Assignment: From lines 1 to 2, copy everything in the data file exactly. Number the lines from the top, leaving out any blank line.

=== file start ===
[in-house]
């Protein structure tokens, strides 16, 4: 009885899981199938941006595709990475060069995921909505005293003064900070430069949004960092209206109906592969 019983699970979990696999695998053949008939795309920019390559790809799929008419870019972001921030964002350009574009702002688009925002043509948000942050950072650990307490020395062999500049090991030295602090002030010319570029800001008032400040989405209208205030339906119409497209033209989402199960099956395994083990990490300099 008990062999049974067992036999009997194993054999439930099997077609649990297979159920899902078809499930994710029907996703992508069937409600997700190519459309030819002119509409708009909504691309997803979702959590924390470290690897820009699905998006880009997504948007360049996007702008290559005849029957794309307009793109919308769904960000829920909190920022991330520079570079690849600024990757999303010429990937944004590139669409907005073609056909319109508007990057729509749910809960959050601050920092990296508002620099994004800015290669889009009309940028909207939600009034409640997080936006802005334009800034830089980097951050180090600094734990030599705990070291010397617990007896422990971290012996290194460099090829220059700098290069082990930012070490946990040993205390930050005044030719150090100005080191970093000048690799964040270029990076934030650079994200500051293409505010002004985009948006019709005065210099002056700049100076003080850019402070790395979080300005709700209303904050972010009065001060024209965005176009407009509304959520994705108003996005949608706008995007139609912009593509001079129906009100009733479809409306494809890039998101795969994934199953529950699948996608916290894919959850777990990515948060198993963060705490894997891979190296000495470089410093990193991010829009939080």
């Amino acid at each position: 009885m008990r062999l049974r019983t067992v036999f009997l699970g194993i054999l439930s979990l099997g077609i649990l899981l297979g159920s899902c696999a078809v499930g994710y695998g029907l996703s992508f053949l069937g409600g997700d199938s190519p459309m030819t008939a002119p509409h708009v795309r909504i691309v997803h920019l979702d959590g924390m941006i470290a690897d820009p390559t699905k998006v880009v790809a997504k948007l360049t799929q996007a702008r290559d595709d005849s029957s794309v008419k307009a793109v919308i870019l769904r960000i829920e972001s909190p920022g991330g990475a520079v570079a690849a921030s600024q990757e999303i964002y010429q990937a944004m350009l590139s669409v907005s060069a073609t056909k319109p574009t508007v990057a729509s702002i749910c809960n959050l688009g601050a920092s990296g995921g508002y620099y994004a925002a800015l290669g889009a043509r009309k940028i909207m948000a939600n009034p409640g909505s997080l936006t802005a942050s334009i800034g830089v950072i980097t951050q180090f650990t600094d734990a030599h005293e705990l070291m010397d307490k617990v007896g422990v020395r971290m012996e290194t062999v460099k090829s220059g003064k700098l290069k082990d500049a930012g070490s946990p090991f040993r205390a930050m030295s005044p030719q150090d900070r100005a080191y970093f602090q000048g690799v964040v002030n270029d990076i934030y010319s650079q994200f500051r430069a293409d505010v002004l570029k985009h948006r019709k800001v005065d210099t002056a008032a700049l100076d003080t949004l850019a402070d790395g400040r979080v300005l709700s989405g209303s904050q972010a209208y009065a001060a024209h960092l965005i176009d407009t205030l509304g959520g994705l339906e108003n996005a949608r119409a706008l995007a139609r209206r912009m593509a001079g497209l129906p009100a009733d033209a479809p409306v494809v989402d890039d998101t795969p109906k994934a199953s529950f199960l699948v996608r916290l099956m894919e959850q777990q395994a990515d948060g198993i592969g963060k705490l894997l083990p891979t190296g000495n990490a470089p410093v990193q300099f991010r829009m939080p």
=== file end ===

[in-house]
């Protein structure tokens, strides 16, 4: 009885899981199938941006595709990475060069995921909505005293003064900070430069949004960092209206109906592969 019983699970979990696999695998053949008939795309920019390559790809799929008419870019972001921030964002350009574009702002688009925002043509948000942050950072650990307490020395062999500049090991030295602090002030010319570029800001008032400040989405209208205030339906119409497209033209989402199960099956395994083990990490300099 008990062999049974067992036999009997194993054999439930099997077609649990297979159920899902078809499930994710029907996703992508069937409600997700190519459309030819002119509409708009909504691309997803979702959590924390470290690897820009699905998006880009997504948007360049996007702008290559005849029957794309307009793109919308769904960000829920909190920022991330520079570079690849600024990757999303010429990937944004590139669409907005073609056909319109508007990057729509749910809960959050601050920092990296508002620099994004800015290669889009009309940028909207939600009034409640997080936006802005334009800034830089980097951050180090600094734990030599705990070291010397617990007896422990971290012996290194460099090829220059700098290069082990930012070490946990040993205390930050005044030719150090100005080191970093000048690799964040270029990076934030650079994200500051293409505010002004985009948006019709005065210099002056700049100076003080850019402070790395979080300005709700209303904050972010009065001060024209965005176009407009509304959520994705108003996005949608706008995007139609912009593509001079129906009100009733479809409306494809890039998101795969994934199953529950699948996608916290894919959850777990990515948060198993963060705490894997891979190296000495470089410093990193991010829009939080």